In defence of Jonn Elledge’s role in attacking Toby Young, by Jonn Elledge

I piled into Toby Young, like everyone else. Should I feel guilty about it?

NS

Sign Up

Get the New Statesman's Morning Call email.

Shortly after midnight on 1 January my phone began to vibrate repeatedly. Happy New Year messages from my many, many friends, a lot of whom actually attended my stag do and everything, I immediately and understandably assumed. But no, I’d accidentally set Twitter notifications to “on” again.

And the reason Twitter was going nuts was because Toby Young – a man who was banned from the set of a film based on his own life, who has a long history of sending appalling tweets objectifying women, who has in the past cited wheelchair ramps as a symptom of political correctness gone mad – had been appointed to the Office for Students, the government’s brand new higher education regulator.

The result has been a three day pile-on, in which seemingly the entire internet pored over every word Young has ever written, spoken or tweeted and then forgotten, for no other purpose than to rip the piss. There’s an Arthur C. Clarke story in which some monks set up a super-computer to list every possible name for God. This week, social media has become a super-computer for compiling every possible reason Toby Young might be unqualified for a serious government role.

I have, in all honesty, rather enjoyed much of this. Young and I first crossed paths in 2011, shortly after I had read and (genuinely, not a joke) enjoyed his book How To Lose Friends & Alienate People. At the time, I was an education journalist, and he was launching a school. More than that, he was Britain’s leading expert on exactly how to launch a school. So we chatted, on the record, about the difficulties of getting a proposal through the Department for Education processes, and I wrote it up as a story.

And then, he denounced me. “Bloody journalists,” he tweeted. “Can’t trust any of them!” Not wanting to burn a useful relationship, I rang him to find out what I’d got wrong, but best I could tell the problem was that I’d reported his criticisms of the DfE as “Young criticises DfE”, and he thought that it made him look bad. At any rate, being the sort of intensely petty person who still bears a grudge against that kid who still stole my blue toy at playschool back in 1985, all this means I’ve quite enjoyed watching Young get ripped to shreds.

Except, I probably shouldn’t have done, should I? Or at least, it doesn’t speak well of me that I did. After all, imagine how you’d feel if you got a new job, something you were genuinely excited and enthusiastic about, and the result was three days of public outrage taking in every even slightly embarrassing thing you’d ever done. Just imagine the horror of it. It’s not nice, is it?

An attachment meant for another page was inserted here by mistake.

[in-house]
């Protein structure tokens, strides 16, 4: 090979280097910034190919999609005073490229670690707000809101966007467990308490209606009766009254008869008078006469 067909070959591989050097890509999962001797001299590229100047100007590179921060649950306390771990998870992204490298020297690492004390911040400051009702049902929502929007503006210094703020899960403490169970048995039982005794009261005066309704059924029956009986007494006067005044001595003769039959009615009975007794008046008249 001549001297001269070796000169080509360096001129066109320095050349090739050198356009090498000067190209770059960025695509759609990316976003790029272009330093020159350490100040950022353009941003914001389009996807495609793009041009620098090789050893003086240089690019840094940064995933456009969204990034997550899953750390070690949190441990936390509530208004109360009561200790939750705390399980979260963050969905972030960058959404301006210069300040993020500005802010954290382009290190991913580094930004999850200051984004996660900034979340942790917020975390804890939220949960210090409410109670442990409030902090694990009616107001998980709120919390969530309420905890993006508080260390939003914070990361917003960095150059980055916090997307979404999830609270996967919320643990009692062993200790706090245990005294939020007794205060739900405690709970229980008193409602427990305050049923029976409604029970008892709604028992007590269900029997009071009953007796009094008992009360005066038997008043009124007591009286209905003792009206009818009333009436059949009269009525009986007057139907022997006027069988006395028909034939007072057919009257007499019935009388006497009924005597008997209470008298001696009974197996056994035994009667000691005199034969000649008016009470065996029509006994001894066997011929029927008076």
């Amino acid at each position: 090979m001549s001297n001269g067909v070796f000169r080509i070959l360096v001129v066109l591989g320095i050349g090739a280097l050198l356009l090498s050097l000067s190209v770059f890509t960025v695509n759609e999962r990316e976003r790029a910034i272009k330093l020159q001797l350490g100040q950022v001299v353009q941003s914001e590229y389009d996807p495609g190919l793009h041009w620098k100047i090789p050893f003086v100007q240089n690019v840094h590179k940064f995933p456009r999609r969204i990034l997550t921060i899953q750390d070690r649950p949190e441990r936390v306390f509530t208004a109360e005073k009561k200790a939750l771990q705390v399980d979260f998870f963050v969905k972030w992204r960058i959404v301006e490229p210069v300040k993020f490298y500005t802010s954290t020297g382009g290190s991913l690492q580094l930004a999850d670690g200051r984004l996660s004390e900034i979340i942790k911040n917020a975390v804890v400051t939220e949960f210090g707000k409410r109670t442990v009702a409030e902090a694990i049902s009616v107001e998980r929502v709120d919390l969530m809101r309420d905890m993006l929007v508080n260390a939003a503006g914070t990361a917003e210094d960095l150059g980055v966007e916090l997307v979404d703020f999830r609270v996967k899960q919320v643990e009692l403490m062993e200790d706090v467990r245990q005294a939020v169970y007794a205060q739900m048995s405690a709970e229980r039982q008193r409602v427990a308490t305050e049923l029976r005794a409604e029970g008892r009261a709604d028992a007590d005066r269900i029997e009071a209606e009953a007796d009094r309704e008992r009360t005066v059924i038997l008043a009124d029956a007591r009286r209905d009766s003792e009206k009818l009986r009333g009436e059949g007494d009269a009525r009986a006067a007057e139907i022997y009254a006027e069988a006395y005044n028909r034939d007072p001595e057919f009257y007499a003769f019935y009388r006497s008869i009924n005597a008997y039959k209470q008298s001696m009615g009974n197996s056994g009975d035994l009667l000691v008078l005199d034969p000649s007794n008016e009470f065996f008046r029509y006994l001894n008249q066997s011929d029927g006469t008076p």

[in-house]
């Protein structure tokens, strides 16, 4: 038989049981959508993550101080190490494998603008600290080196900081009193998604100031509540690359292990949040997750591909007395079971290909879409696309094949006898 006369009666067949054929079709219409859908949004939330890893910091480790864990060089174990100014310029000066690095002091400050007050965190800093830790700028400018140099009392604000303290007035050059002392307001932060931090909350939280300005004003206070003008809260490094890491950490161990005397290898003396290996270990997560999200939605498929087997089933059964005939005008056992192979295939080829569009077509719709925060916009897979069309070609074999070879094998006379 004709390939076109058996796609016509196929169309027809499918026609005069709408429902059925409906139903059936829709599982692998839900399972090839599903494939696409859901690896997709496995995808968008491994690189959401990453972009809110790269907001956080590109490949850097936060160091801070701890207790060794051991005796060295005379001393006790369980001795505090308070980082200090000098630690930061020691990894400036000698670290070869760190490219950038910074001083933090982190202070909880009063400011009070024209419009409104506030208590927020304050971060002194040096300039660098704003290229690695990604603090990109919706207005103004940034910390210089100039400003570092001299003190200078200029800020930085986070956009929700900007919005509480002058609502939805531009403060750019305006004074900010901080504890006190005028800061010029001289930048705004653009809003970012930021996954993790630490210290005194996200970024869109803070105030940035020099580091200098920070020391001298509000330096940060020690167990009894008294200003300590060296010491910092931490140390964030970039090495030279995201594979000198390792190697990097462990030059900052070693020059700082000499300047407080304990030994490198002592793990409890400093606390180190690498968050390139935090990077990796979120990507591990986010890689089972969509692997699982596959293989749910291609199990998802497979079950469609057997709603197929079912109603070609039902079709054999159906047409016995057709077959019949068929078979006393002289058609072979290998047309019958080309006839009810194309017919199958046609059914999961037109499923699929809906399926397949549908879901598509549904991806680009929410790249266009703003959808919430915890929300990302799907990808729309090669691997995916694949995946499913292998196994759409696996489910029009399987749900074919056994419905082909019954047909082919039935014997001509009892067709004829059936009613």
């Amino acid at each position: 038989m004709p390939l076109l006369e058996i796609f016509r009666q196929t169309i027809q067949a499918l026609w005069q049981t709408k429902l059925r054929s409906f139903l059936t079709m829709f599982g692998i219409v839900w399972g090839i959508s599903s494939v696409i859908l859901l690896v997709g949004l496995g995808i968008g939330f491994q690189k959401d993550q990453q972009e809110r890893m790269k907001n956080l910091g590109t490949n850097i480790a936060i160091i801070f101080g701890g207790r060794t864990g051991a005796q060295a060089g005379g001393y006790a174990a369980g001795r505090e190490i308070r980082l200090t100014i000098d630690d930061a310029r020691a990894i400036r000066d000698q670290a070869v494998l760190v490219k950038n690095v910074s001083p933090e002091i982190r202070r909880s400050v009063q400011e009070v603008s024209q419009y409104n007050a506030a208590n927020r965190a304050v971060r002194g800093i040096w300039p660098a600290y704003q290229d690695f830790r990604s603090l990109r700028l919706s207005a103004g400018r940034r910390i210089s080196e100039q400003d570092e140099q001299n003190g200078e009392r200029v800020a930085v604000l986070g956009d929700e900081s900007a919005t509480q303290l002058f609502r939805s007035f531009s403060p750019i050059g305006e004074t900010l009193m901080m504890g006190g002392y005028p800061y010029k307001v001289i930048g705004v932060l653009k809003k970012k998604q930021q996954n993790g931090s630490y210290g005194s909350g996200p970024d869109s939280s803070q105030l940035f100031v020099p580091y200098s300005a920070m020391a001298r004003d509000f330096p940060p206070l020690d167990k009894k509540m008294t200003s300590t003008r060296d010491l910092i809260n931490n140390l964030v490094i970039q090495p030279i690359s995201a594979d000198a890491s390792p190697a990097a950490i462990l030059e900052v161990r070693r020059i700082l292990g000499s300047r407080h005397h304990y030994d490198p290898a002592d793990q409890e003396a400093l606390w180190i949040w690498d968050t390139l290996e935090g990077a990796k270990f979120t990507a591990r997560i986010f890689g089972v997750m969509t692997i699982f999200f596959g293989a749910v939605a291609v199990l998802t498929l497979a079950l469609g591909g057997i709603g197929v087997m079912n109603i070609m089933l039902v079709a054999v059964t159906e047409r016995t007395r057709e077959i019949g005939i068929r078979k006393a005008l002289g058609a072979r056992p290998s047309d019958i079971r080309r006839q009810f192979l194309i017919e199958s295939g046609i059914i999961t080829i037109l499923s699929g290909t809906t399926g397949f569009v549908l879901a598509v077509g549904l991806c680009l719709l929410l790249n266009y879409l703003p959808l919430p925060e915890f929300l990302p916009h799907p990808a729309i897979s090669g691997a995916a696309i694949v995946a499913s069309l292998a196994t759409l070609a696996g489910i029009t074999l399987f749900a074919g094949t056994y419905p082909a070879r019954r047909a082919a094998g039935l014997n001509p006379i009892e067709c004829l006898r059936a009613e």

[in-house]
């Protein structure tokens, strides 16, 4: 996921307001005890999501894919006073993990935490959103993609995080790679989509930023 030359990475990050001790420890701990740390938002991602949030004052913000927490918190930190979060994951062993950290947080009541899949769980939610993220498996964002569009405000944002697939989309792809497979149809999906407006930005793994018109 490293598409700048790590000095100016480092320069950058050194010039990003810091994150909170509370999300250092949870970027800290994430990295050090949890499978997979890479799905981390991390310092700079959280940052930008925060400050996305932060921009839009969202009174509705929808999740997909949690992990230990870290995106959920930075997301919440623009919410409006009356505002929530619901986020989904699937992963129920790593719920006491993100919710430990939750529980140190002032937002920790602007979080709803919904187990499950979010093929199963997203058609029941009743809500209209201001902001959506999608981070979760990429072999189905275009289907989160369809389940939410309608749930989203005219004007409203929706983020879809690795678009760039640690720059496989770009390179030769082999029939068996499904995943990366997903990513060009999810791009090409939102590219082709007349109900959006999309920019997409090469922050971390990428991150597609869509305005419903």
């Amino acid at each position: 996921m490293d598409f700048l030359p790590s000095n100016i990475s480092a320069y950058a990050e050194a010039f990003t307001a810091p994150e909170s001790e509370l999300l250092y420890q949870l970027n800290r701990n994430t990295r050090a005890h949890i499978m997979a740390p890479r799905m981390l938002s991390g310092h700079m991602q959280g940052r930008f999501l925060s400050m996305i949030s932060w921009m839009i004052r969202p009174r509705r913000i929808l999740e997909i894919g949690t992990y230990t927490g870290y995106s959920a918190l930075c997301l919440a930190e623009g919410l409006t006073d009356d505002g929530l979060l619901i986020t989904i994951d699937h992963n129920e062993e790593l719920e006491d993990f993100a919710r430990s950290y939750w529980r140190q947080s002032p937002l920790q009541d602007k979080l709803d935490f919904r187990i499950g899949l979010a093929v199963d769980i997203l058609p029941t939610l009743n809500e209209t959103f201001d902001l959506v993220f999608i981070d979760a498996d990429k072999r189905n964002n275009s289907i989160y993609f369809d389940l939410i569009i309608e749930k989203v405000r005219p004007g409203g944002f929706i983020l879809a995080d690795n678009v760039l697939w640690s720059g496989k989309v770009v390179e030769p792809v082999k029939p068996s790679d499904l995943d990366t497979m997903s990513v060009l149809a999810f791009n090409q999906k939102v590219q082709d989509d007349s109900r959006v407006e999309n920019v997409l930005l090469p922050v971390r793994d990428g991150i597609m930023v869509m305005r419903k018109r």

And the thing is, despite what his defenders in the government or the right-wing media claim, we haven’t all laid into Young just because he’s a Tory: Tories are appointed to government sinecures all the time, without much more than a peep in response. But we haven’t all laid into him because he’s said sexist or classist or otherwise offensive things either.

We’ve also laid into him because he’s the kind of person you lay into. He’s got that awkward desperation to be liked by the cool kids that means there is no register he can use that’s so self-deprecating that it won’t result in someone calling him a dick. The dynamic reminds me of those social circles where there’s one person who doesn’t quite fit, and the others all bond by mocking them. There’s a word for this dynamic: bullying.

So I feel bad. Because the entire internet has colluded to ruin a man’s new year, in large part because he’s a bit embarrassing, a bit of a dork – and I’ve joined in. By writing this, under this headline, I’m joining in right now.

The thing is, though: I don’t feel that bad. Because Toby Young really has tweeted embarrassing, laddish things about women’s bodies, laughed at “joyless, sanctimonious” feminism, even downplayed the suicide of a Tory activist who had suffered from a campaign of bullying. He’s frequently taken the positions required to curry favour with a privileged Tory establishment. He punches down, not up.

The internet has been bullying Toby Young. And perhaps we should feel bad about that. But Young has always been a man to stand with a powerful, right-wing establishment against the niceties of political correctness and basic human decency. Perhaps this is what he would have wanted. That is my defence. Of me. 

Jonn Elledge edits the New Statesman's sister site CityMetric, and writes for the NS about subjects including politics, history and Brexit. You can find him on Twitter or Facebook.